The US tobacco industry is under more sustained attack now than at any time in the past. James Johnston, the chief executive of RJR Tobacco Company, said cigarette smokers were facing 'backdoor prohibition' through cumulative restrictions. Another industry leader said yesterday that he was 'appalled' by the way he and other executives were being treated.
Grilled by the Health and Environment subcommittee, tobacco executives tried with some desperation to fend off the demand by the Food and Drug Administration to regulate their industry. When they objected to a demand by the committee for details of the companies' testing on animals, they were told that if they did not comply the information would be subpoenaed.
Henry Waxman, chairman of the subcommittee and the main congressional critic of the tobacco companies, released a secret 1981 report on the tobacco industry this week which appeared to contradict its claim that it did not tamper with nicotine levels. According to the report, 'current research is directed towards increasing the nicotine levels while maintaining or marginally reducing the 'tar' '.
Denying Mr Waxman's allegations, Andrew Tisch, the chief executive of Lorillard Tobacco, said his company 'does not take any steps to assure a minimal level of nicotine in our products'. The industry maintains that nicotine is simply a natural and non-addictive constituent of tobacco. A danger for companies that manufacture cigarettes is that courts may for the first time hold them legally liable for causing cancer or other illnesses among smokers.
The industry is having to fight on a host of different fronts. Although 46 million Americans still smoke, the habit is regarded with decreasing public tolerance after studies showing that smoke from other people's cigarettes kills 3,000 people annually. Under pressure from Congress, the six largest companies decided this week to release a list of some 700 additives they place in cigarettes. They deny that any of them has a toxic effect.
The pressure on tobacco companies is a tribute to their past success in avoiding regulation. They have succeeded in keeping cigarette taxes well below the level of Western Europe or Canada. A bill introduced by the Oklahoma Democrat Mike Synar would give the Food and Drug Administration (FDA) the power to control how the industry makes, advertises and sells its products. David Kessler, the head of the FDA, last month said he should regulate tobacco because it contains an addictive drug.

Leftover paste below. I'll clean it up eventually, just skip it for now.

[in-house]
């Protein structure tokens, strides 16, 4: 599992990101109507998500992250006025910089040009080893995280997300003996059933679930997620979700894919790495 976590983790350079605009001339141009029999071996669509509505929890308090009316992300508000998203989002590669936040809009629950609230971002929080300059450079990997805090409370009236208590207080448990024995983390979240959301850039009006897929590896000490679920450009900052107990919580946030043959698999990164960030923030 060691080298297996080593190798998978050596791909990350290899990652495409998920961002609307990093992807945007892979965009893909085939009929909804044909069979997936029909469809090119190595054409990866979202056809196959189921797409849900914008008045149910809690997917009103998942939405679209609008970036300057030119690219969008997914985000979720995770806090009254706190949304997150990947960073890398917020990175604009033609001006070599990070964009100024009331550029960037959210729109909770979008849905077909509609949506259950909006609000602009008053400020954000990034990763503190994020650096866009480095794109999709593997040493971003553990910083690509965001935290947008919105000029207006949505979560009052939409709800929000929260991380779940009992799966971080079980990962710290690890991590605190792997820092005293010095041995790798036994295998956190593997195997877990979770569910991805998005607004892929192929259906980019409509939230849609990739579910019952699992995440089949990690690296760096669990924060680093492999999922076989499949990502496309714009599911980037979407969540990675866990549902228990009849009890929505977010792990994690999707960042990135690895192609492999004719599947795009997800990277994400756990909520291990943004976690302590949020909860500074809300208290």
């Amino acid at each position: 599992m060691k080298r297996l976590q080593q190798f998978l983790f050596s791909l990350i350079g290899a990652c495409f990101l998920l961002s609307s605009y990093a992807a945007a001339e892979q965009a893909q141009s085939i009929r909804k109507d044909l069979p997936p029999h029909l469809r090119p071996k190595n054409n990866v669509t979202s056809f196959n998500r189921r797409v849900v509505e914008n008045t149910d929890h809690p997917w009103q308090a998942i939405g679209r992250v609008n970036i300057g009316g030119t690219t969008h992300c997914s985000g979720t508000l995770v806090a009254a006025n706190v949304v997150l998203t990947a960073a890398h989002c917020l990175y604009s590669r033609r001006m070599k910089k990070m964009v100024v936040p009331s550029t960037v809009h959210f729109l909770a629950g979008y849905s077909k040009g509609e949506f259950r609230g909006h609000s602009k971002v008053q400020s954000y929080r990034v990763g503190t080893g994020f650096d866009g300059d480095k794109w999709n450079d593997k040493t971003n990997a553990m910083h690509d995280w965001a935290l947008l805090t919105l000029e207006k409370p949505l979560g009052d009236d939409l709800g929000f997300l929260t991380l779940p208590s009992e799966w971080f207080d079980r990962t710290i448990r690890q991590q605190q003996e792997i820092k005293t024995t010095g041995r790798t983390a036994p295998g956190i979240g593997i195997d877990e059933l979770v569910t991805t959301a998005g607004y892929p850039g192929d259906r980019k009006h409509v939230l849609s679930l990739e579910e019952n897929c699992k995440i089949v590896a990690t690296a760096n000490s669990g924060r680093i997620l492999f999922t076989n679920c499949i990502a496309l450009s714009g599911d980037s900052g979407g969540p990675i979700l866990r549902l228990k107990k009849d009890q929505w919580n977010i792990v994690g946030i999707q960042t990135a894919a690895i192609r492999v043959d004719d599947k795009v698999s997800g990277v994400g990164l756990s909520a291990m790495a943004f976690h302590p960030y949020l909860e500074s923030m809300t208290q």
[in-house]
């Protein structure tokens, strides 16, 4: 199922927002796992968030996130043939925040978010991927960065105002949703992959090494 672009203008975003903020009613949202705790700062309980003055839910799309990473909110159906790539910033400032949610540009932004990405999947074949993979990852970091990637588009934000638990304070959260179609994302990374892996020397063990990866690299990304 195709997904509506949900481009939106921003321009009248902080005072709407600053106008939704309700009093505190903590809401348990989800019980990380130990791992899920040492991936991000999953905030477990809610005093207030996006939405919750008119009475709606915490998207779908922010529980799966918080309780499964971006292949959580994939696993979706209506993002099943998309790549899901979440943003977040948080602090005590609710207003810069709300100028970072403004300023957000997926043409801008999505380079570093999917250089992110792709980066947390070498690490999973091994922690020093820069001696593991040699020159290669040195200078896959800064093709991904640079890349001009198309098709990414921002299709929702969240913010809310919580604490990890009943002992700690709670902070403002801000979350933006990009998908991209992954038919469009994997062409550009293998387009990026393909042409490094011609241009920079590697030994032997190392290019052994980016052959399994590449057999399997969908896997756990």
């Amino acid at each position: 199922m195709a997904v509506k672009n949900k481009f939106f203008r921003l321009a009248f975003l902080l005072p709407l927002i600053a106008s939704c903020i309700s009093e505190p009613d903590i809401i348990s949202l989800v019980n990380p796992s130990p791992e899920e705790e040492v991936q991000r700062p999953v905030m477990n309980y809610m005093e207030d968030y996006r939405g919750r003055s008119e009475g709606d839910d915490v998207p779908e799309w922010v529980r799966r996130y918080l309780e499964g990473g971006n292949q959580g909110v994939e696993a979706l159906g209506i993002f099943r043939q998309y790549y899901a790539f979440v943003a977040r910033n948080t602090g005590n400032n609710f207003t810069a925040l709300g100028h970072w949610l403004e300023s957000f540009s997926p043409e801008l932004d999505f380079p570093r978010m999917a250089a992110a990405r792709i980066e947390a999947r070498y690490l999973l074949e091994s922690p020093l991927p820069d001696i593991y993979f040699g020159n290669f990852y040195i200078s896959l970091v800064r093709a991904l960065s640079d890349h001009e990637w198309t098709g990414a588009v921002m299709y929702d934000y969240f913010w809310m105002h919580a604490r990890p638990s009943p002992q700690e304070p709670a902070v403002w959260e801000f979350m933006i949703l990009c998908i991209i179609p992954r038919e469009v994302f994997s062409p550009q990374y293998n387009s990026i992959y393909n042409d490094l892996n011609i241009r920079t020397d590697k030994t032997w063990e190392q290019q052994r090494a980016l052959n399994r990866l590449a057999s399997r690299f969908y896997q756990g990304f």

Going by yesterday's performance before Congress, the tobacco companies will have serious difficulty turning back the tide of public disapproval. 'We do not do anything to hook smokers or keep them hooked,' said Mr Johnston of R J Reynolds. 'We no more manipulate nicotine in cigarettes than coffee makers manipulate caffeine.' However, a recent poll shows that 68 per cent of Americans think cigarettes should be regulated like any other drug.
The offensive against cigarettes is not being pushed by the White House, but an increased cigarette tax of at least 75 cents (51p) a pack would be a popular way of paying for part of Mr Clinton's health care plans. Government officials, including the surgeon general, have said nicotine is as addictive as heroin or cocaine - something repeatedly denied by the tobacco executives.
The Tobacco Institute, the industry's political lobby in Washington, was once widely feared in Congress but has lost something of its clout. This is partly because it employs fewer people than it used to. Even in North Carolina, which produces 52 per cent of US tobacco, there are only 13,000 tobacco farmers and 18,600 people involved in the manufacturing end of the industry. Fewer employees means fewer voters dependent on tobacco. The industry still has large funds with which to chip away at congressional support for regulation and increased taxes. But Mr Waxman said the hearings yesterday marked 'a new relationship between Congress and the tobacco companies'.Reuse content